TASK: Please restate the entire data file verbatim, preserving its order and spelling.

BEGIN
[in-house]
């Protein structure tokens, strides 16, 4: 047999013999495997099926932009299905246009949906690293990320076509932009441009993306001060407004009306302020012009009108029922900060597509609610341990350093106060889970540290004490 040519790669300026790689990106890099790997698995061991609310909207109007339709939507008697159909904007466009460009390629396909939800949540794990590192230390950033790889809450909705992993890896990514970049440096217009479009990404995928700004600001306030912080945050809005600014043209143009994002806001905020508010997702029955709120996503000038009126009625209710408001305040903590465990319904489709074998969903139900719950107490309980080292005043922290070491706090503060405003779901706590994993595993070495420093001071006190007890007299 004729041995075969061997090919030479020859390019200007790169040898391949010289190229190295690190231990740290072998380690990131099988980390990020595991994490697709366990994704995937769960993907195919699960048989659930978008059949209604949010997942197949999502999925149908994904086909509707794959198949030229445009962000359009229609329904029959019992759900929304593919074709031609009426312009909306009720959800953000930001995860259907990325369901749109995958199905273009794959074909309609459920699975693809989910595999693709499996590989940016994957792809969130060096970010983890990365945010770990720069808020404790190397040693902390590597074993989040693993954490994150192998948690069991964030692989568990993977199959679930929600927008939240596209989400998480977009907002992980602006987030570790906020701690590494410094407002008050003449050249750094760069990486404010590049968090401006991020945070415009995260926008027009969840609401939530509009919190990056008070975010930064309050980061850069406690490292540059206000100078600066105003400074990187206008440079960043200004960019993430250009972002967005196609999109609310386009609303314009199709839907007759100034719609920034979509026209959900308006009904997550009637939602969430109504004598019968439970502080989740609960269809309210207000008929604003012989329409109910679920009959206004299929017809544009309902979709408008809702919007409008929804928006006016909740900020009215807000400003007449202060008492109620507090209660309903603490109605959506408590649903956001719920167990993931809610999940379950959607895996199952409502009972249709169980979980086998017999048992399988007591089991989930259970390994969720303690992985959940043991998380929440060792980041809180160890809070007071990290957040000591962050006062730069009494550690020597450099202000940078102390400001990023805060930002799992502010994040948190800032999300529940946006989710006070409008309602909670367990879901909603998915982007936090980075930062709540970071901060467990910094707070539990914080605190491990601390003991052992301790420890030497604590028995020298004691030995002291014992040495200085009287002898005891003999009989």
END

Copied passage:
[in-house]
């Protein structure tokens, strides 16, 4: 047999013999495997099926932009299905246009949906690293990320076509932009441009993306001060407004009306302020012009009108029922900060597509609610341990350093106060889970540290004490 040519790669300026790689990106890099790997698995061991609310909207109007339709939507008697159909904007466009460009390629396909939800949540794990590192230390950033790889809450909705992993890896990514970049440096217009479009990404995928700004600001306030912080945050809005600014043209143009994002806001905020508010997702029955709120996503000038009126009625209710408001305040903590465990319904489709074998969903139900719950107490309980080292005043922290070491706090503060405003779901706590994993595993070495420093001071006190007890007299 004729041995075969061997090919030479020859390019200007790169040898391949010289190229190295690190231990740290072998380690990131099988980390990020595991994490697709366990994704995937769960993907195919699960048989659930978008059949209604949010997942197949999502999925149908994904086909509707794959198949030229445009962000359009229609329904029959019992759900929304593919074709031609009426312009909306009720959800953000930001995860259907990325369901749109995958199905273009794959074909309609459920699975693809989910595999693709499996590989940016994957792809969130060096970010983890990365945010770990720069808020404790190397040693902390590597074993989040693993954490994150192998948690069991964030692989568990993977199959679930929600927008939240596209989400998480977009907002992980602006987030570790906020701690590494410094407002008050003449050249750094760069990486404010590049968090401006991020945070415009995260926008027009969840609401939530509009919190990056008070975010930064309050980061850069406690490292540059206000100078600066105003400074990187206008440079960043200004960019993430250009972002967005196609999109609310386009609303314009199709839907007759100034719609920034979509026209959900308006009904997550009637939602969430109504004598019968439970502080989740609960269809309210207000008929604003012989329409109910679920009959206004299929017809544009309902979709408008809702919007409008929804928006006016909740900020009215807000400003007449202060008492109620507090209660309903603490109605959506408590649903956001719920167990993931809610999940379950959607895996199952409502009972249709169980979980086998017999048992399988007591089991989930259970390994969720303690992985959940043991998380929440060792980041809180160890809070007071990290957040000591962050006062730069009494550690020597450099202000940078102390400001990023805060930002799992502010994040948190800032999300529940946006989710006070409008309602909670367990879901909603998915982007936090980075930062709540970071901060467990910094707070539990914080605190491990601390003991052992301790420890030497604590028995020298004691030995002291014992040495200085009287002898005891003999009989």